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Mayukh's World: Python Tutorials: ADO and Python Thursday, November 23, 2017
Python and ADO
  • 0. Introduction
  • 1. What is ADO
  • 2. Basic Objects
  • 3. Using Parameters
  • 4. ADO/Python Basics
  • 5. Connection Object
  • 6. RecordSet Object
  • 7. Command Object
  • 8. More Command Fun
  • 9. Command and Procs
  • 10. Creating Params
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    Chapter 3: What is a Parameter and Why Use It?

    Parameters are a model that is used by several interfaces such as DBI, BDE, ODBC etc. ADO also provides for using them. However novice programmers usually don't know about them and never bother to use them at all. We will investigate several reasons why they are such a good thing in this chapter.

    Consider the following situation. You need to read several lines from a text file and insert each one into a SQL table. A naive way to do this would be:
      1. Open the text file.
      2. Read a line from the text file.
      3. Prepare a SQL statement using string concatenation:
         sql = "INSERT INTO tablename(column1) VALUES (' " + line + " ')"
      4. Execute the SQL statement that we prepared above. The database engine validates our statement as legal SQL, compiles it and then executes it.
      5. Check if there are any more lines in the file. If there are any more lines, repeat from step 2.

    A person who has dabbled with SQL before might note a problem with the above approach. If the line read in step 2 contains a quote character ('), then the SQL string in step 3 will not be formatted correctly. It will have similar problems if the line contains other reserved characters such as %, ?, newlines etc. To prevent this, we will need to rewrite step 3 as follows:
      3. Prepare a SQL statement using string functions to format the string properly:
         sql = "INSERT INTO tablename(column1) VALUES (' " + EscapeSpecialChars(line) + " ')"
    where EscapeSpecialChars() is a function you write to escape (or remove) the characters that may cause problems. Typically, this function should replace single quote (') with two single quotes ('') and similarly handle %, ? etc. The trouble is that different database engines might have different ideas of what characters are considered special and how they should be escaped.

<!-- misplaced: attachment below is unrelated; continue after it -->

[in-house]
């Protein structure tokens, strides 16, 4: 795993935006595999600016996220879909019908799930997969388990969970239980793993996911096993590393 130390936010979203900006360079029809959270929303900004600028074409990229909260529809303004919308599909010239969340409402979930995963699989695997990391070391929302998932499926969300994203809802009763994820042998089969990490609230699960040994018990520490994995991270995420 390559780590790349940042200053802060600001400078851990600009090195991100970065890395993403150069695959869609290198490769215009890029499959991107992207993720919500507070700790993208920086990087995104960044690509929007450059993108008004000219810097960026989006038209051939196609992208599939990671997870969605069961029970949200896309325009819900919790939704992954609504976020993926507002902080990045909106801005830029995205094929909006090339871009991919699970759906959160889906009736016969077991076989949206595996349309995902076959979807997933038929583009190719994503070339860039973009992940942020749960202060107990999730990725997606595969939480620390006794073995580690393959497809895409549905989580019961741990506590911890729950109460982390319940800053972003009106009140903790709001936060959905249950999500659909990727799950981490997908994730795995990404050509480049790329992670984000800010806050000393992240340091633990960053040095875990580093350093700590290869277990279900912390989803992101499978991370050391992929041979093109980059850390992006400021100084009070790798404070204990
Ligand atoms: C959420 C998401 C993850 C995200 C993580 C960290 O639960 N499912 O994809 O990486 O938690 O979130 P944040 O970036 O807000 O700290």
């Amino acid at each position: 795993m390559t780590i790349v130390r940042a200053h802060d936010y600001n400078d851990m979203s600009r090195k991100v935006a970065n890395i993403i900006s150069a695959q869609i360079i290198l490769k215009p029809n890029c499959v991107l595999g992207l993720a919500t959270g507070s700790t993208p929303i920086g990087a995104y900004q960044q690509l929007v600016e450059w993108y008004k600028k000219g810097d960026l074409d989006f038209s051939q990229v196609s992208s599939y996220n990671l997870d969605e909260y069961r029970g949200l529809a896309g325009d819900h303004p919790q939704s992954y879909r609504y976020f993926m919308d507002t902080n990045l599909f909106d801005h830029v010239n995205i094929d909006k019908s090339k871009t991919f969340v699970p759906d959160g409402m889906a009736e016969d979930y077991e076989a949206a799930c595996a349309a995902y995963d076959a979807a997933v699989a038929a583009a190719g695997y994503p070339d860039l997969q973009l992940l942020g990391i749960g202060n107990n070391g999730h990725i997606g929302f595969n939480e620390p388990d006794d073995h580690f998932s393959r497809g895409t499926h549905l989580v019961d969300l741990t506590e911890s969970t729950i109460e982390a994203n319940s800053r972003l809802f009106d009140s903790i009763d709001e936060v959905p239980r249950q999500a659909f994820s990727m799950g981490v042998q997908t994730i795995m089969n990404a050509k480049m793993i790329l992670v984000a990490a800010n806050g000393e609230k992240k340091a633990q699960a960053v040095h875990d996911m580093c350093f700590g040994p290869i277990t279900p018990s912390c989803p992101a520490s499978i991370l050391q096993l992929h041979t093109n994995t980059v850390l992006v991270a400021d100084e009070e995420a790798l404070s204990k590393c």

An additional problem with this approach is the fact that the SQL statement is being altered every time a line is read in. The only change to the SQL statement is the value of the variable "line", while the rest of it stays the same. The novice approach rebuilds the SQL string from scratch each time, which takes up more time. First, you have the overhead of joining strings together to form the SQL statement. Second, the database server will validate and compile the statement each time before executing it. This is a wasteful approach since the only thing that changes is the value of the line variable and there's no need to revalidate or recompile the statement after the first time around. Thirdly, there is the possiblity of SQL Injection, where a malicious person could run their own SQL statements on your server.

    A better approach is to use the parameter facility. Modern database servers are capable of taking a SQL statement with parameters and compiling it ahead of time. You can then pass a parameter value to it and execute it each time for new parameter values. This saves time because the database engine does not need to validate/recompile the statement each time. Instead it has the statement validated and compiled and simply puts the parameter value into it each time.

    When using parameters, the same problem can be solved as follows:
      1. Prepare a SQL statement using parameters and pass this to the database engine ahead of time. The database engine validates the statement as valid SQL, compiles it into bytecode and returns a handle which we can use to access this statement.
      2. Open the text file.
      3. Read a line from the text file.
      4. Execute the SQL statement via the handle we obtained in step 1 and pass the line as a parameter value. The database engine already has the statement validated and compiled, so all it does is substitute the parameter with the value that you pass to it.
      5. Check if there are any more lines in the file. If there are any more lines, repeat from step 3.

    Since the database engine has already validated/compiled our statement once, it doesn't bother to do it again for each new execution of the statement. When you have a lot of lines, this can result in increased performance. As an additional bonus, step 4 automatically knows to escape characters properly, so you don't have to write your own EscapeSpecialChars() function to do so. This makes SQL injection attacks impossible.

    It is possible to prepare a statement that takes multiple parameter arguments too. This allows you to pass values for multiple columns in a statement. You can also assign default values to parameters when creating them. Thus if you don't explicitly set the value of a parameter when executing the SQL statement, it will use the default value for that parameter. This is very handy if you need to insert multiple rows where the values of some columns only change sometimes.

    Parameters can also be used to supply values to a stored procedure object. This tutorial will demonstrate usage of parameters to execute both SQL queries as well as stored procedures. As you can see, the use of parameters has several advantages that make them essential for any serious database programmer.


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